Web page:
Long reads

How to get managers on board with performance management

24 May 2018 By Jo Faragher

The annual appraisal is over, but if bosses aren't having regular conversations, has anything really changed?

As a growing software business, it’s hardly surprising that the staid old annual appraisal is a distinctly archaic idea at Splash Damage. The firm behind video games Enemy Territory and Gears of War runs a thriving studio in south London full of developers and designers. And the way it handled performance management needed to feel as forward-looking as its culture.

“We don’t want to wait a full year to set our learning and development plans. We need a ‘present temperature’ of what’s going on in the business, and easy access to people’s feedback and objectives,” says senior HR adviser Kate Lindsay. For the past two years, the company has run monthly one-to-one conversations between managers and their staff that take a different theme each time (twice a year, for example, is a career planning session, which feeds into the salary planning and promotion cycle). This is supported by an online performance management system that records objectives, reminds managers to book in meetings and tracks job satisfaction.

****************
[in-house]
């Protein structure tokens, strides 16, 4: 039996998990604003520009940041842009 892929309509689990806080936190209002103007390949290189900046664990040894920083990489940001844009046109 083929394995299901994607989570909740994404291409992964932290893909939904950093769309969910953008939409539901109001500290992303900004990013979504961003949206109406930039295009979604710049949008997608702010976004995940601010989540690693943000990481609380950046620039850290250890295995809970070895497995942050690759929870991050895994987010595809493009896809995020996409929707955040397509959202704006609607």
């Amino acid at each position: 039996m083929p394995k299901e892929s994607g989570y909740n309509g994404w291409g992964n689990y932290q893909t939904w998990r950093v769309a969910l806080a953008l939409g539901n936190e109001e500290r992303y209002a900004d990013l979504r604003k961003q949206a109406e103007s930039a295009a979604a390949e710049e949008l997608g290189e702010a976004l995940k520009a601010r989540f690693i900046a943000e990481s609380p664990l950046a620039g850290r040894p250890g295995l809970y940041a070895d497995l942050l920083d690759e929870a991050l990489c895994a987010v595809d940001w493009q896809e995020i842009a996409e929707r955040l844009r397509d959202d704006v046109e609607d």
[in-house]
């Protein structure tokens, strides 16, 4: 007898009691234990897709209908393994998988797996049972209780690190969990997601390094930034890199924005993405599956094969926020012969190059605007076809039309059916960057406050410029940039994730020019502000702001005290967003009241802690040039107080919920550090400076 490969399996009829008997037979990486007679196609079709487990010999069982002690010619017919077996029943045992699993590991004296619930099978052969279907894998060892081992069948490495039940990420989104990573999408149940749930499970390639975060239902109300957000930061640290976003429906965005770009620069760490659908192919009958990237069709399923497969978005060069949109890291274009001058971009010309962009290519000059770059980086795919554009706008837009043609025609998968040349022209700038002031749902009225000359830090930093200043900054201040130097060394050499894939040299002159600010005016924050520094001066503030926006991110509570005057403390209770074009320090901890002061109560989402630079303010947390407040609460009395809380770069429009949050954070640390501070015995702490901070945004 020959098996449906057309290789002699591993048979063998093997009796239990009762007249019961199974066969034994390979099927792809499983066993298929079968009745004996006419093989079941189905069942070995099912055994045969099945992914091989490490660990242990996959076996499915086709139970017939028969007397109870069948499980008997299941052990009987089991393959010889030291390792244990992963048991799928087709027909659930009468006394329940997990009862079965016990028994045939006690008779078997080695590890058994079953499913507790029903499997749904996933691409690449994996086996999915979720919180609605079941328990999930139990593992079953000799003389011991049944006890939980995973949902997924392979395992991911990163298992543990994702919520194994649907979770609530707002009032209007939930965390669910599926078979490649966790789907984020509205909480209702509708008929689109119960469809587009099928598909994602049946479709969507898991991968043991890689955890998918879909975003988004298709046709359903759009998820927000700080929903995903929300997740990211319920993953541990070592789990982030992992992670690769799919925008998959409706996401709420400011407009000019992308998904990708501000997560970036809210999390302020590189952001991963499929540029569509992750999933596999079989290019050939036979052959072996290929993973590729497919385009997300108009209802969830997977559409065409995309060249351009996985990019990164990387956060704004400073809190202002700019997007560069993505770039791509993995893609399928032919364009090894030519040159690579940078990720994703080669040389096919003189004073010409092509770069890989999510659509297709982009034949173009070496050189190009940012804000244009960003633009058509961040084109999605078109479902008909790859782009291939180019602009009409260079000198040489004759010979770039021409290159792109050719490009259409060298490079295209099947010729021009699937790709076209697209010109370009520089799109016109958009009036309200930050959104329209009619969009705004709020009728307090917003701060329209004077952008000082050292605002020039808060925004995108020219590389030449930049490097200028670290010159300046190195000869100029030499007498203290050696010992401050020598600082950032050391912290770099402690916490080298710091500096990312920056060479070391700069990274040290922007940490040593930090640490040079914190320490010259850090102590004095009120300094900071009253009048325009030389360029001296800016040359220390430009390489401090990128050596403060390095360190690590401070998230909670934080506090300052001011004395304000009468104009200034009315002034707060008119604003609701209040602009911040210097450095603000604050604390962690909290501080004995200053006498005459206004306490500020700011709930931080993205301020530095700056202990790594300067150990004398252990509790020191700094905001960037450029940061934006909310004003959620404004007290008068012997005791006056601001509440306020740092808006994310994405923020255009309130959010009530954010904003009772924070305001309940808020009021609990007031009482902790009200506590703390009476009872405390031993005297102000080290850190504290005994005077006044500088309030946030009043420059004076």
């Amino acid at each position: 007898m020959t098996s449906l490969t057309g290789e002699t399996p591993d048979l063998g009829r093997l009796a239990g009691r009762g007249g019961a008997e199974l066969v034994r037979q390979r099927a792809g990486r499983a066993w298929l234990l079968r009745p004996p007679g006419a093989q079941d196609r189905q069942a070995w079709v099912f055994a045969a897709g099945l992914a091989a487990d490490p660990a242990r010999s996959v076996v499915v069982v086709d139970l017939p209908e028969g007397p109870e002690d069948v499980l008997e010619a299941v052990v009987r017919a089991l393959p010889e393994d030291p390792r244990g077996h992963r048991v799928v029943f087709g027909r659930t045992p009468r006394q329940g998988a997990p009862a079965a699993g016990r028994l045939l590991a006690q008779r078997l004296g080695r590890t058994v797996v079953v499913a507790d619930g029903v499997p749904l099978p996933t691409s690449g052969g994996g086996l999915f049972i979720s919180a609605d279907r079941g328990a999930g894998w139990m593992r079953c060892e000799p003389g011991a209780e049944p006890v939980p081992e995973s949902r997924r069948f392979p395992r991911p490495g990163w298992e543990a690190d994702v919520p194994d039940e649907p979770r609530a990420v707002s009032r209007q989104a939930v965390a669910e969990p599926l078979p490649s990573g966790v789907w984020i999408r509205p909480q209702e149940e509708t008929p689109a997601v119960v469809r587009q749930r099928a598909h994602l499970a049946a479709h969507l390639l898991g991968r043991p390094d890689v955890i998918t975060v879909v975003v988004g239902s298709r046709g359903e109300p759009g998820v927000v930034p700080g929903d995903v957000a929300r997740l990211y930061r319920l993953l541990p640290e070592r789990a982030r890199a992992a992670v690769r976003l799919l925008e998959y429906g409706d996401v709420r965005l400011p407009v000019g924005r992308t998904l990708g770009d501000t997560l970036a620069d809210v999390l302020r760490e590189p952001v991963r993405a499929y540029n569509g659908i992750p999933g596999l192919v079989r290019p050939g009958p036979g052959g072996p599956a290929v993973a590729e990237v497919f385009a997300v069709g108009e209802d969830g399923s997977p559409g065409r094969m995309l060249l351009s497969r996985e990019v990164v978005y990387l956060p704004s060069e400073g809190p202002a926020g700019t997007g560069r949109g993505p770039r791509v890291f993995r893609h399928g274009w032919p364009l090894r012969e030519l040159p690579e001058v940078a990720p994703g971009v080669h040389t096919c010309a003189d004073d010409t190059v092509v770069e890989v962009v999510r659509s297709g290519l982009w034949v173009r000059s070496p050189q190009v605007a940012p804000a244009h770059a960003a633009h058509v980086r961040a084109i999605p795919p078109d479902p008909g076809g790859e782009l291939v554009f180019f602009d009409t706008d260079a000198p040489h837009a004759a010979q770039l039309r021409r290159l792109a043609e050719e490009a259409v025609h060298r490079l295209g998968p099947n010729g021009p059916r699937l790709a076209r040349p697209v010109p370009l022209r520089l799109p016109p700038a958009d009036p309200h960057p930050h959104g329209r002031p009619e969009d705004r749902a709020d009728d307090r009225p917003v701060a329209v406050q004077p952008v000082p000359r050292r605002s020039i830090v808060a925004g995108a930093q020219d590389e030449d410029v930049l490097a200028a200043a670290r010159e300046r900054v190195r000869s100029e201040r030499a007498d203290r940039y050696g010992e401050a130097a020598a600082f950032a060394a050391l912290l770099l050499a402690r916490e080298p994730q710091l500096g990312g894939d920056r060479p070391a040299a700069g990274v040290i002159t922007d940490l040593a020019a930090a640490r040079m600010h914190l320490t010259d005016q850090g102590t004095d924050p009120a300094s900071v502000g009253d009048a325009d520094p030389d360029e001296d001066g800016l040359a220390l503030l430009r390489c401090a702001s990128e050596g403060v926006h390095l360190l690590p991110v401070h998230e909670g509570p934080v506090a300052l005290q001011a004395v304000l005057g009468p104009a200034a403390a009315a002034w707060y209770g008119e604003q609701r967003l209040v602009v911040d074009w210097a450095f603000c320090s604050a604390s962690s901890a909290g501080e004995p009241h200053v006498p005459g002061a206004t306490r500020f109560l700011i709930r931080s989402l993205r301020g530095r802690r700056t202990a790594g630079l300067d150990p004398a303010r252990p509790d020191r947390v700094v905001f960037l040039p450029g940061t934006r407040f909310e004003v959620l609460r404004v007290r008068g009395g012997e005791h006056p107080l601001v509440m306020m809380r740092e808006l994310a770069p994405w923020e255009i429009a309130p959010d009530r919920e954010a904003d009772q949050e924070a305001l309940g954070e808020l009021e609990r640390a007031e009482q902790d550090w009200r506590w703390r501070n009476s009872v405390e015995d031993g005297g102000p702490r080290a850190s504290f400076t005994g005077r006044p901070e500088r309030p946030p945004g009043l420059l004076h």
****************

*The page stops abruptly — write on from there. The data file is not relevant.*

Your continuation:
“In a gaming studio, you’re working with artists, designers and programmers, and they appreciate feedback and transparency – they want to say what’s on their mind, and that goes for managers and employees,” says Lindsay, adding that it makes discussions more meaningful and has a positive knock-on effect for workplace discourse outside the performance management cycle. 

Splash Damage, which gained a spot in the Sunday Times 100 Best Companies to Work For this year, has clearly seen the value of managers having more frequent conversations with their teams. But while there has been a lot of noise around the trend away from annual appraisals – led by US tech firms and backed by decades of research showing they were often sacrificing quality dialogue for box-ticking exercises – effecting real change by introducing regular check-ins or ‘continuous conversations’ only really works when managers are on board with the idea. And that can be half the battle. 

Regular discussions, even if they are brief, can mean a greater time commitment. And while most HR professionals agree on the benefits, there’s a risk that, done badly, these conversations may not be the panacea they’re claimed to be. Terry Gillen, author of Great Appraisal, says: “If someone’s not skilled at doing appraisals annually, aren’t we compounding the problem with more regular conversations?” 

If you’re considering replacing an annual system with something more regular (and it doesn’t have to be either/or – it’s possible to have both) it pays to ask why you’re doing it, argues Gillen. “If managers are going to get on board, they need to see it as something that helps them do their job and retain good people, rather than an HR tool,” he says.